The deterrent of its day

When you climb into your warm bed in the evening, do you have pleasant dreams of ponies trotting around the forest or perhaps the swans paddling about at Beaulieu pond? Or do you have nightmares of horn-helmeted axe wielding Vikings striding up Lymington high street, intent on rape and pillage? Of course, it’s the former. There’s more chance of an entertaining evening Covid briefing than an invasion. By contrast, at the time Hurst Castle was built, invasion was a very real prospect. Just imagine looking out across the western Solent and wondering if those sailing vessels were friendly or unfriendly. Imagine you were a wool merchant and that you had a great deal of stock on the premises (which happened to be your home) and also, gold stored in a strong box. Your house and family would be an attractive proposition to raiders. In fact, imagine life with an element of fear, something which is foreign to the vast majority of us in England.

Now imagine the excitement as Henry VIII’s defensive structure becomes real. You take a walk down Hurst Spit in order to witness to the construction of the fort. Block by block, the formidable structure slowly takes shape. Later, the cannons arrive, huge cast iron monsters designed to belch flame, smoke and iron upon the enemy. Then finally, the fort is completed and as you enjoy a lunchtime beer with friends at the Angel Inn, you feel the walls vibrate with the awesome power of the cannons as they carry out gunnery practice, hurling their deadly balls of iron into Hurst Narrows.

You sleep soundly that night.

Some years later

In 1804 a certain vertically challenged individual crowned himself Emperor of France; vain, moi? He then raised a huge amount of money through selling what is now known as Louisiana to the USA and spent the lot in preparing to invade England. Barges of woefully poor design were constructed in order to transport 200,000 fighting men across the channel to invade and take control of England. During a disastrous rehearsal in a choppy sea (his staff advised against the venture) many French souls were lost. Napoleon’s enormous gamble failed. The English were masters of the seas and it was a combination of our control of the channel, the blockading of Boulogne and the poor approach by the French barge designers that foiled his grand plans.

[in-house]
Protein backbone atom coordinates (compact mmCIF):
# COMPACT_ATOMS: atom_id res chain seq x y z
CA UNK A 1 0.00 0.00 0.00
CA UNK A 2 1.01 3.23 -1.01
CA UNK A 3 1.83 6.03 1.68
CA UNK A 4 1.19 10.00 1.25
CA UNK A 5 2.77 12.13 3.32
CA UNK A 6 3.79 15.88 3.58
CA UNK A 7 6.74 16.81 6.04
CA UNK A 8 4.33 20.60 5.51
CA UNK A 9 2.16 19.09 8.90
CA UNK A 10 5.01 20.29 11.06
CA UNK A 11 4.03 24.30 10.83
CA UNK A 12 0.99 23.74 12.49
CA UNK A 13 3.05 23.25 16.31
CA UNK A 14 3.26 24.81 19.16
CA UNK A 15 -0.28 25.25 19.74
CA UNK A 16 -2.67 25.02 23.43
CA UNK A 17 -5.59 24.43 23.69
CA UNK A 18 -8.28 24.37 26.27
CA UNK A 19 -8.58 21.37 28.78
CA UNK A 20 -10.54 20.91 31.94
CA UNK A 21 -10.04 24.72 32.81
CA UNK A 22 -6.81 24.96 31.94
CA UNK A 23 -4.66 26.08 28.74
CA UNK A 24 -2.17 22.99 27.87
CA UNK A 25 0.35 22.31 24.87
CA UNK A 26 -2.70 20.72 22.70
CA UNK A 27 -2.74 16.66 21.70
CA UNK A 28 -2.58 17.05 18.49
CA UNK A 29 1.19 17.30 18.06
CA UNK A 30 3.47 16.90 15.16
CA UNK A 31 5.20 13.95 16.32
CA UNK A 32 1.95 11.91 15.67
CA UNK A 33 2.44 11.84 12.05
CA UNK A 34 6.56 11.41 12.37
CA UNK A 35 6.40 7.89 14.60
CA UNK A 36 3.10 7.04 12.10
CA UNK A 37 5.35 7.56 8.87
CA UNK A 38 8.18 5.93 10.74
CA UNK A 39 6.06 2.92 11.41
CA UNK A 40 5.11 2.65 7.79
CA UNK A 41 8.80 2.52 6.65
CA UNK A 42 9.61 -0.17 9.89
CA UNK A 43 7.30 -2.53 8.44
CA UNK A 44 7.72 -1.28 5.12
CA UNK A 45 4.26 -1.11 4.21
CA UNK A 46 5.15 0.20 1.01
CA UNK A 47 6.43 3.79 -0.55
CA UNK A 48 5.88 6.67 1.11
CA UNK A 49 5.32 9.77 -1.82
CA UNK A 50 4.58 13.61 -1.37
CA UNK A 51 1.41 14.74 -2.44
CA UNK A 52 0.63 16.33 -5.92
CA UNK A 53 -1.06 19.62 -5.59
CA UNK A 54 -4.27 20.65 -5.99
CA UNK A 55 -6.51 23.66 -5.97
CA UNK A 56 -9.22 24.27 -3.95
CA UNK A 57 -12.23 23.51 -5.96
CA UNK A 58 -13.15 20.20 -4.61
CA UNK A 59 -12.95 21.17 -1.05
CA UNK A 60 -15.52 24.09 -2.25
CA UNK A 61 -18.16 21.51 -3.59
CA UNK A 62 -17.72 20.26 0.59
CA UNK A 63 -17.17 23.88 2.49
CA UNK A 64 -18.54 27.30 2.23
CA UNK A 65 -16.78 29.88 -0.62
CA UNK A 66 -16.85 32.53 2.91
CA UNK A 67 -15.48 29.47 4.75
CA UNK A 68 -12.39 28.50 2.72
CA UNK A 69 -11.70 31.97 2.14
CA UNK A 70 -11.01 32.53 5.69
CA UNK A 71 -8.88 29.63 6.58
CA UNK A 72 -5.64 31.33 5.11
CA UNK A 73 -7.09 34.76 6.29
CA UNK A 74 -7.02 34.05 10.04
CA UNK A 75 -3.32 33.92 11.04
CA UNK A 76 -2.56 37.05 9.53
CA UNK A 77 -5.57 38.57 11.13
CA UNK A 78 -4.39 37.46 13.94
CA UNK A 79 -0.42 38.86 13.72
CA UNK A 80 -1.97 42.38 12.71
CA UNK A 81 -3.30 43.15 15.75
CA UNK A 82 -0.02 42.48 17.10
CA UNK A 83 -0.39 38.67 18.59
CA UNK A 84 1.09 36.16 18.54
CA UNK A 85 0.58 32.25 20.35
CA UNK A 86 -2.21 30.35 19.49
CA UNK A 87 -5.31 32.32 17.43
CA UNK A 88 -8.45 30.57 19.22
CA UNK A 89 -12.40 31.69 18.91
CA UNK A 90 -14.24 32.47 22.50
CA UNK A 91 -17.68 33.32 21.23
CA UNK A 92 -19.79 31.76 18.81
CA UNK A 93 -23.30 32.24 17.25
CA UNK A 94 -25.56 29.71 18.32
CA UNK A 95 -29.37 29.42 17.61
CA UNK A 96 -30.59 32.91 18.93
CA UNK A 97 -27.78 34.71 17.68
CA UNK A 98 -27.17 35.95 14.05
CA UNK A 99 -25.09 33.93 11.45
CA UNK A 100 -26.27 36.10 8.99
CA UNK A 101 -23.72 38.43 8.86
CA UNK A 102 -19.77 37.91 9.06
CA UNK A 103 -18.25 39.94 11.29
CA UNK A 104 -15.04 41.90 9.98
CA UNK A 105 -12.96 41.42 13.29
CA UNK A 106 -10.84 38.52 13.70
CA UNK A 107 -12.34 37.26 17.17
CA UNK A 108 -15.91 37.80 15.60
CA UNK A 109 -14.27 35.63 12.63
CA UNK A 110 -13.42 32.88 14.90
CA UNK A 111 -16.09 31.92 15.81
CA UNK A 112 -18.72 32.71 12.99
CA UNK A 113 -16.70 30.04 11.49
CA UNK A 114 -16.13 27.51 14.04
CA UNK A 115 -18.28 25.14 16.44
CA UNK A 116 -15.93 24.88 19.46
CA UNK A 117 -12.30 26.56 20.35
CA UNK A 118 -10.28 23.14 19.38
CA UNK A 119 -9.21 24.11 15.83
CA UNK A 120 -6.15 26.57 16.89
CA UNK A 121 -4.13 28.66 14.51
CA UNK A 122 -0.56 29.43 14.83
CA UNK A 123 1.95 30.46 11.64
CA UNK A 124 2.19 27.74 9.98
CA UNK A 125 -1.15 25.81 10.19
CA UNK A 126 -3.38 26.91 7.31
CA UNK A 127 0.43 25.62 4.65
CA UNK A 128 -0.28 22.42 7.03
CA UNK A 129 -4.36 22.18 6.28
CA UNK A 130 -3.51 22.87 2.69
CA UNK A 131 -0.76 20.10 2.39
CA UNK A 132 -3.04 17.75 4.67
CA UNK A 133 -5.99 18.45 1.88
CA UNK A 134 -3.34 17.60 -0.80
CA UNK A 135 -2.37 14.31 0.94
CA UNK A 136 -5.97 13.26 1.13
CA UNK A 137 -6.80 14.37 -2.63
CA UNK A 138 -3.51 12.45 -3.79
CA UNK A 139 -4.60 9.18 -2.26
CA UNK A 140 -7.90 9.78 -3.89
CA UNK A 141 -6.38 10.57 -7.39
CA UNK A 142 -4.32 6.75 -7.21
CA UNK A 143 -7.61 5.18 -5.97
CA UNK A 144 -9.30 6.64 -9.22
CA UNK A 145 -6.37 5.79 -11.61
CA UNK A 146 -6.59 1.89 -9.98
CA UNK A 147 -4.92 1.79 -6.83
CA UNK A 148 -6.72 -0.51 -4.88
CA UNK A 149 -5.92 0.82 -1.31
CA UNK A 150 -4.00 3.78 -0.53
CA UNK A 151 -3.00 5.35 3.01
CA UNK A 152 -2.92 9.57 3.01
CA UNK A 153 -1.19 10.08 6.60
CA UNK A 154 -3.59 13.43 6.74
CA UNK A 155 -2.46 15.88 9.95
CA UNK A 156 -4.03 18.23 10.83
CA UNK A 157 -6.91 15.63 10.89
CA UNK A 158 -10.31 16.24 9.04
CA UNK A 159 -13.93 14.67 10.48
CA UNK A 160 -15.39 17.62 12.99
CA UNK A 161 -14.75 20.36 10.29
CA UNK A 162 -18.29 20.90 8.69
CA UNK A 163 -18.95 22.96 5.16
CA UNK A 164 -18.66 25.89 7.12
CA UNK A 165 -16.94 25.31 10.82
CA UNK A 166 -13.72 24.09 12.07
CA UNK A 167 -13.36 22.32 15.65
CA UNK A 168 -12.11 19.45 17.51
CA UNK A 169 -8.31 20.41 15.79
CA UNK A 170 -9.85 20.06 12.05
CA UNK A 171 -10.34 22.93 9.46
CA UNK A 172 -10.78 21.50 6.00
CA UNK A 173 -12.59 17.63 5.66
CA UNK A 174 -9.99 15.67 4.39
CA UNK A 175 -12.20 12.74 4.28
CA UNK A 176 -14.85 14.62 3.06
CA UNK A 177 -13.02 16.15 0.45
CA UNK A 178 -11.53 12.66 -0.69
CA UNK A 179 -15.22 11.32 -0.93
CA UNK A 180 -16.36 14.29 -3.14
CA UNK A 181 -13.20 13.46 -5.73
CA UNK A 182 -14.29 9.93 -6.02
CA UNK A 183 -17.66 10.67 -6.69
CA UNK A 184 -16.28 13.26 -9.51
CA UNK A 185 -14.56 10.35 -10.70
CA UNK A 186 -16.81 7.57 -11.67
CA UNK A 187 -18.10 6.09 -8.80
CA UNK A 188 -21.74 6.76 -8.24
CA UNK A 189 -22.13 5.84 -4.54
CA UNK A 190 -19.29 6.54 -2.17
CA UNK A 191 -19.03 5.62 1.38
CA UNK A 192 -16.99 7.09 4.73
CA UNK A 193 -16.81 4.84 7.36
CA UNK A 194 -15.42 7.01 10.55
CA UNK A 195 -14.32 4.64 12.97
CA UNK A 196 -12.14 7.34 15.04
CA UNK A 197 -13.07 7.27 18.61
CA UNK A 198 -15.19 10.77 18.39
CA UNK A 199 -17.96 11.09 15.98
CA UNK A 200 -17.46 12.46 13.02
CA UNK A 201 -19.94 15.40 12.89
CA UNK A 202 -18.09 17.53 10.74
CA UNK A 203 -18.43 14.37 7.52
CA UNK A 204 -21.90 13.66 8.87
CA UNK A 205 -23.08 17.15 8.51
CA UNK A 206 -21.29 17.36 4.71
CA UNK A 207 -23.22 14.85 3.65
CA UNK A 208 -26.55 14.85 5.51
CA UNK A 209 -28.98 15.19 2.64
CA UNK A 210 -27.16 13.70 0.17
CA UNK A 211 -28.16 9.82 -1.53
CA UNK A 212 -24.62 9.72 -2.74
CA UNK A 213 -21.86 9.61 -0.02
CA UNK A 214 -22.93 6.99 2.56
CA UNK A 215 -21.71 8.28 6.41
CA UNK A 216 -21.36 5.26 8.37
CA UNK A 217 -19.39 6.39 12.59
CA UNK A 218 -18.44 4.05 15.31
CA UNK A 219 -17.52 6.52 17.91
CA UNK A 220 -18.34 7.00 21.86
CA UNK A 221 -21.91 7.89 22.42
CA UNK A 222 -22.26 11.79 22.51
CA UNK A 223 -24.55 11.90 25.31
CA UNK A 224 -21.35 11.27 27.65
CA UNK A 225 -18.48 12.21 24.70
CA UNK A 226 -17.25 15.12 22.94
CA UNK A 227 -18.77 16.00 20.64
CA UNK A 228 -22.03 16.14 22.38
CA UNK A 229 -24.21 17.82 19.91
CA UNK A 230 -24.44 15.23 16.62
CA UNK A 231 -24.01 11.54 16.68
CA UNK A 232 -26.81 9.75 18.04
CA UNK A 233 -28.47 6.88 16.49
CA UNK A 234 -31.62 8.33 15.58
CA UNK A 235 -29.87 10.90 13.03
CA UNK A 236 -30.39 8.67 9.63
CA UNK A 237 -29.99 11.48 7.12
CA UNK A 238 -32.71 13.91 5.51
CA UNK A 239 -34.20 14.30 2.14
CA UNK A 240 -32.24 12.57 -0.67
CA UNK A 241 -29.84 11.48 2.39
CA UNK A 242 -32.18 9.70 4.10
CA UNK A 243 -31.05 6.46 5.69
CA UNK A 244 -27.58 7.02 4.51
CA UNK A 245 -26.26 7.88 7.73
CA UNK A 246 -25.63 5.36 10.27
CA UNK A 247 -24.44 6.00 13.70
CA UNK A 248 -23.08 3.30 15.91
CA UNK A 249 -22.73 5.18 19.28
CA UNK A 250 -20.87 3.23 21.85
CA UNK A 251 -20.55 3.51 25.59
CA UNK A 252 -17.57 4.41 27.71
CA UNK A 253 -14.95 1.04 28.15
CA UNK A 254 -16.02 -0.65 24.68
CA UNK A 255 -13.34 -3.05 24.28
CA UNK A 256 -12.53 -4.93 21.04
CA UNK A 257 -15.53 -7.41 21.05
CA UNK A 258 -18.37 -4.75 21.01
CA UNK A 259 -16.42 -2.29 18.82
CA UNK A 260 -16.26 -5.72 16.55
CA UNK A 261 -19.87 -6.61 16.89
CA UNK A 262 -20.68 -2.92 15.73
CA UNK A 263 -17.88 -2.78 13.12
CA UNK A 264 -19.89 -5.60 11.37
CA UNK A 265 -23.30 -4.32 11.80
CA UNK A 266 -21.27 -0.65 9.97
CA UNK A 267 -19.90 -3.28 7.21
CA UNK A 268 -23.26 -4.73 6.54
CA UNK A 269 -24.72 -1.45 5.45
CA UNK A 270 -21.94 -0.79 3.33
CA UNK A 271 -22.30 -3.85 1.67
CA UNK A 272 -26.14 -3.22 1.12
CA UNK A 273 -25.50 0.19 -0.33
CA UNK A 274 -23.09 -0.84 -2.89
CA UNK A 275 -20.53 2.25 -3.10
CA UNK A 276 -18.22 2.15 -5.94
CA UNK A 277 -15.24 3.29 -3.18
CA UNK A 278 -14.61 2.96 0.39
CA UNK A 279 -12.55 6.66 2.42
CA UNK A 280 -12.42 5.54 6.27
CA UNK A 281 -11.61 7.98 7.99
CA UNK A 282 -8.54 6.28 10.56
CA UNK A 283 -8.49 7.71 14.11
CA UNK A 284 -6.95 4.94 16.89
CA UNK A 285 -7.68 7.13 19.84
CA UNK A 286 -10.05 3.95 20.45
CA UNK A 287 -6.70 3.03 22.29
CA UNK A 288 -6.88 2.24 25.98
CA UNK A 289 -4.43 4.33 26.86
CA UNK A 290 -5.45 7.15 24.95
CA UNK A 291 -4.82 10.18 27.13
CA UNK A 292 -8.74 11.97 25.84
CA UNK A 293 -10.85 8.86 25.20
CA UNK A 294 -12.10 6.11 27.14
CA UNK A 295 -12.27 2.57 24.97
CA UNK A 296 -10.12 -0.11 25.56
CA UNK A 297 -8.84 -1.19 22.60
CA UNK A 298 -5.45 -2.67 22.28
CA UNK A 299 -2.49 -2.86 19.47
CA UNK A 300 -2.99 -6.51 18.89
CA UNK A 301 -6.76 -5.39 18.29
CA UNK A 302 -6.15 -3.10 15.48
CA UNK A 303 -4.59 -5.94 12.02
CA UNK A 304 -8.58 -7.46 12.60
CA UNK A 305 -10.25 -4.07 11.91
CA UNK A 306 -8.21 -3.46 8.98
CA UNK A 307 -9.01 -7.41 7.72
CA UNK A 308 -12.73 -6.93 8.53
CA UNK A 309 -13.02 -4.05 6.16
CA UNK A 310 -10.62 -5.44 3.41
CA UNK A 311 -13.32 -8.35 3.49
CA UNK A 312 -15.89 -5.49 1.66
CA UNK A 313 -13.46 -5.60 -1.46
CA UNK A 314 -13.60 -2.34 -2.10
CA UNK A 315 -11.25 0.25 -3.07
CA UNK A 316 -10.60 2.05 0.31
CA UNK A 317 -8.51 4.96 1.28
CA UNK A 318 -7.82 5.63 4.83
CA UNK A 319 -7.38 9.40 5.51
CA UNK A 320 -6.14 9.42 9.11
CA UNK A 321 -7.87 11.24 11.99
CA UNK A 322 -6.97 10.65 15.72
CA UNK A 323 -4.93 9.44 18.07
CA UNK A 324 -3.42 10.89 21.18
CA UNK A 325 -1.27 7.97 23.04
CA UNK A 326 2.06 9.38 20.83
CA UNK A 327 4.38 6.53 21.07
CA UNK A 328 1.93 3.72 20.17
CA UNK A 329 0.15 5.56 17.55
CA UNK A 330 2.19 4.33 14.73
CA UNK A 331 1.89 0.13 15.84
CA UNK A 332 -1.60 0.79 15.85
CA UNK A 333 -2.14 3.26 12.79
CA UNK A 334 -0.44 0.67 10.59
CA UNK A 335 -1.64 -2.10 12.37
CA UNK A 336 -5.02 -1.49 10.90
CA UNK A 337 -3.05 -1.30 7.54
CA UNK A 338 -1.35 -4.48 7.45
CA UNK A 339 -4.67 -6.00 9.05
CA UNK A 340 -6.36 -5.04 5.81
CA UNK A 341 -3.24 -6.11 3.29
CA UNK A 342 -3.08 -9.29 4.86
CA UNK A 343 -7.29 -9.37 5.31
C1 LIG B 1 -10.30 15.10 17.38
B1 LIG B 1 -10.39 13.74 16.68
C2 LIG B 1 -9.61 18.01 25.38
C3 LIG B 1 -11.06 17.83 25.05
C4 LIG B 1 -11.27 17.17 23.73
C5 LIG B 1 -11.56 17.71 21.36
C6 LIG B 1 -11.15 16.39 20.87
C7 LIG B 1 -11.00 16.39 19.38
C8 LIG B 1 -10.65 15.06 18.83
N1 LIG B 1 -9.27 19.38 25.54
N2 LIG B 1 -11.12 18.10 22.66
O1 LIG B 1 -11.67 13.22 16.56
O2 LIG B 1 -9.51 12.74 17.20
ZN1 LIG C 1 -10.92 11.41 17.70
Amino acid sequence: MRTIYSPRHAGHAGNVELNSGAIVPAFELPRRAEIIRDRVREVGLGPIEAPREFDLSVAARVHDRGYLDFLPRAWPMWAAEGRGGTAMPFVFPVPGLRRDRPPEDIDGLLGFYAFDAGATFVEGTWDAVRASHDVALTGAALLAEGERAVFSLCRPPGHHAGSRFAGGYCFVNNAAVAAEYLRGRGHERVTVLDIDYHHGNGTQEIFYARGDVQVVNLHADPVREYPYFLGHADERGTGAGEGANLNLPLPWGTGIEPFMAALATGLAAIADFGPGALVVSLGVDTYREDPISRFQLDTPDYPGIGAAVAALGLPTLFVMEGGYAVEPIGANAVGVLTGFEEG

Rest assured though that if the French had managed to get out of Boulogne, they would have met stiff resistance from our local fort.

Poor Boney, poor Josephine.

cartoon of castle and soldier

 

More tales and cartoons for Lymington and the New Forest from Mark and Hugh

If you'd like to read previous articles on diverse subjects written by Mark and illustrated by Hugh's cartoons here they are, click the links embedded in the titles:

Send in the clowns
Food glorious food

The power of good

Old school, new school, young school
Dreaming of holidays

Miracle or monster? Modern communications

RNLI and Lymington Lifeboat

Happy New Year Resolutions and Revolutions
Merry Christmas 2020
What our cars say about us
The litter pickers of the New Forest

A roof over your New Forest head

Richard St Barbe Baker

Our star, our sun, our salt!
To Lymington or Cuba
The Auld Mug

Seeds of success

Moonlit meeting with cetaceans 

Trees and what they tell us
Cartography and trig pillars

Pony drifts and pannage in the New Forest
A journey from the New Forest via Lymington
The brilliance - and persistence - of Marconi

Equality in the skies
Bees pollinators par excellence 
Cordless home entertainment

The joy of sheds

When the Isle of Wight was just Wight
Bucklers Hard

Salisbury Cathedral 
Pond Life in our Forests 
Bombs Away 
Baileys Hard 
Rufus Stone and Sir Walter Tyrrell
Graffiti through the ages
Freedom of the roads
Heath fires
Lymington Lido
Watch the birdie
Unstoppable momentum of nature
Socially distanced socialising
Calshot Spit, a curse for mariners...